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    SimTower: The Vertical Empire

    Game » consists of 5 releases. Released Dec 31, 1994

    Build and manage a skyscraper while keeping the inhabitants happy.

    trace's Sim Tower (PC) review

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    • trace has written a total of 4 reviews. The last one was for Split/Second

    Unfortunate monotony

    SimTower puts out an intriguing proposition -- create a tower filled with a variety of properties, and watch residents, workers, and locals move around and interact with all the facilities. This is a fascinating idea on paper, but SimTower turns it into an unfortunate exercise in monotony and elevator traffic.

    Up to a 100-story tower can be created in SimTower; in fact, it's necessary to do so for the final TOWER ranking. Buildings gain these rankings, from the starting one star to five stars and TOWER, by having a certain minimum population and by installing special properties such as security offices or medical centers. The limitations SimTower sets for the early rankings make this an issue, however, as brand new buildings can only build offices, fast food restaurants, and condos (which are treated oddly like loans since tenants can move out for a full refund). Build enough to get 300 people in the building, and facilities for one-room hotels are unlocked. To get almost all the interesting properties like shops and movie theaters, 1,000 people have to find their way into your building at one time. That's a lot of offices, hotel rooms, and fast food, notwithstanding issues that either force each property type to use their own floors, or create ugly gaps of unused floor to prevent noise complaints.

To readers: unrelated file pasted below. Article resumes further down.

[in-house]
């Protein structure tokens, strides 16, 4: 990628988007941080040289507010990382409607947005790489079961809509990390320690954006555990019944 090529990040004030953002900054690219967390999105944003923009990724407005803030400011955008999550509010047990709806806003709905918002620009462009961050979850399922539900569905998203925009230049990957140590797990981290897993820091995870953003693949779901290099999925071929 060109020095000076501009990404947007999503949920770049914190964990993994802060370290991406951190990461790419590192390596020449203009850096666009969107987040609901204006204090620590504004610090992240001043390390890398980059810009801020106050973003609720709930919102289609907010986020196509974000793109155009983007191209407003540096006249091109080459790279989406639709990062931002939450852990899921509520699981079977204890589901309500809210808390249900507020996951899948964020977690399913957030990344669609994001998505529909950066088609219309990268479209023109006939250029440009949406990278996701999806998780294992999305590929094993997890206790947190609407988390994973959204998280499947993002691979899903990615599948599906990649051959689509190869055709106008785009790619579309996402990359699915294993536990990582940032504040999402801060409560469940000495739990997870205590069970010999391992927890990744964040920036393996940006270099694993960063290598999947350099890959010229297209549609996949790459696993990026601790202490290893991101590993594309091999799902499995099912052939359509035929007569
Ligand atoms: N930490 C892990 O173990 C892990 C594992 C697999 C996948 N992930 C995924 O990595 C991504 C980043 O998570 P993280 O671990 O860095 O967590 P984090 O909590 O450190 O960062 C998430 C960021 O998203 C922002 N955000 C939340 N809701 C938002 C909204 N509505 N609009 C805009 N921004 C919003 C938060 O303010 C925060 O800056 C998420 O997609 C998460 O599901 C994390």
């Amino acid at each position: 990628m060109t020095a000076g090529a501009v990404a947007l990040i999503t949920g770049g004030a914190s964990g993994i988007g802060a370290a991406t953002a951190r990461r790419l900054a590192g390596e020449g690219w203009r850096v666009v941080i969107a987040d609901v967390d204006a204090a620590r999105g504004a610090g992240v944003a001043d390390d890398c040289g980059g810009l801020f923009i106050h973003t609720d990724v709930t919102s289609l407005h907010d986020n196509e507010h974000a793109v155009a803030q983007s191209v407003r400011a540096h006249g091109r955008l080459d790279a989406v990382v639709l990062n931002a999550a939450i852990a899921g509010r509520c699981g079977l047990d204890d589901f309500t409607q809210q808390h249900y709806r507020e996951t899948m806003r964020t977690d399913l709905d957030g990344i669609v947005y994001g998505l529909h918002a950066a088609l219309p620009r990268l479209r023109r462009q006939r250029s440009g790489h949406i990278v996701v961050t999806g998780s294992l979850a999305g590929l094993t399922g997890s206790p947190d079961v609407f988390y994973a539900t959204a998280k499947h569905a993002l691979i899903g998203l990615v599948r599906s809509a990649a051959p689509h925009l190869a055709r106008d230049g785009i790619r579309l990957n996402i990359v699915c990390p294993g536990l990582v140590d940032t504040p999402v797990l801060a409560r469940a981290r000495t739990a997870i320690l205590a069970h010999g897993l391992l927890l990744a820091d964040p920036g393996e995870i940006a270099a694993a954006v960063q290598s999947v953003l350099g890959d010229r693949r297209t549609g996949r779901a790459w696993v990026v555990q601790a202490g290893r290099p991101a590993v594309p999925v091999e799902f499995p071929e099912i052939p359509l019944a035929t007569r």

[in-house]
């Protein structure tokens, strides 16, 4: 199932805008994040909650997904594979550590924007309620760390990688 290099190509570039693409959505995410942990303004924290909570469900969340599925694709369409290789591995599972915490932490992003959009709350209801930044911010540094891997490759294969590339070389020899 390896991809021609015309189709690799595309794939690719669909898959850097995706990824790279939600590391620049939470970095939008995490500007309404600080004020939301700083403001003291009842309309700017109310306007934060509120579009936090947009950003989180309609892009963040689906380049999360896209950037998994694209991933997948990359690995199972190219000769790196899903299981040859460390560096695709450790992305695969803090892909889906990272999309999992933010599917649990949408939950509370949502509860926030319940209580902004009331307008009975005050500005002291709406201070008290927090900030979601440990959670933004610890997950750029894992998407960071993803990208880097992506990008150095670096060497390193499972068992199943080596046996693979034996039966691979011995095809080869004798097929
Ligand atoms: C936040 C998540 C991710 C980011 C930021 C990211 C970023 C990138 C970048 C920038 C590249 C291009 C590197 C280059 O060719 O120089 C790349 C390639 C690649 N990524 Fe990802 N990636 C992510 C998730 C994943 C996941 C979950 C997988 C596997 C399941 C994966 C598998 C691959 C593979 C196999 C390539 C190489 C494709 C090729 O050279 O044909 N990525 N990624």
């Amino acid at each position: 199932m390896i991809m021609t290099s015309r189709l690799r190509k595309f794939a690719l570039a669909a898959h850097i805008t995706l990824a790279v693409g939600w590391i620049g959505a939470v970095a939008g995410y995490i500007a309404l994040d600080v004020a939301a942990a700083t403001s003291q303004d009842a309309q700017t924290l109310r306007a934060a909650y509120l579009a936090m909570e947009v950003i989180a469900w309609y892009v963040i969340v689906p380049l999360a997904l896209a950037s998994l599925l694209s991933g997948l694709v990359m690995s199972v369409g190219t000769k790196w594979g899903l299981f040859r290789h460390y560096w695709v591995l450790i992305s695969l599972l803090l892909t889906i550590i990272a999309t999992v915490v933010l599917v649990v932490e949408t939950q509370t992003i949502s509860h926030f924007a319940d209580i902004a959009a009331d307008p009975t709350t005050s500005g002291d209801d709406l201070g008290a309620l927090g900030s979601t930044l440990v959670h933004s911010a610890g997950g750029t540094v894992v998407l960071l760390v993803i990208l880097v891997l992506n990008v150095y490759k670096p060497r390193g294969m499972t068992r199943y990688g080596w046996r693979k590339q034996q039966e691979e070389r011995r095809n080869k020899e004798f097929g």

All the construction and elevator movement is enjoyable to watch at first, but as the building continues to grow, the repetition of all the graphics and animation is all too evident and sours the experience somewhat. Specific tenants, workers, or properties can be marked and named, but this only draws attention to a wonky elevator system that requires too much bothersome micromanagement, and tenants who will decide, on a whim, that they'll only be happy if you charge them the minimum amount of rent because of their placement. The micromanagement of rent and transportation would be a paltry inconvenience were it easy to work with, but with each elevator shaft and every single property requiring manual adjustment on its own, it becomes a monumental task of boredom.

    It all leads to SimTower's overarching tragedy, where many towers that manage to make it to the highest rankings look like the same mass of similar properties on their own floors, with transportation and sky lobbies placed exactly the same way all throughout. This is still a game of tower building, and it will interest anyone who likes the idea of watching little people move around in a see-through tower. In the process of building and managing facilities to attain new property types, though, it loses much of the customization and uniqueness that SimCity and the Sim series is known for.

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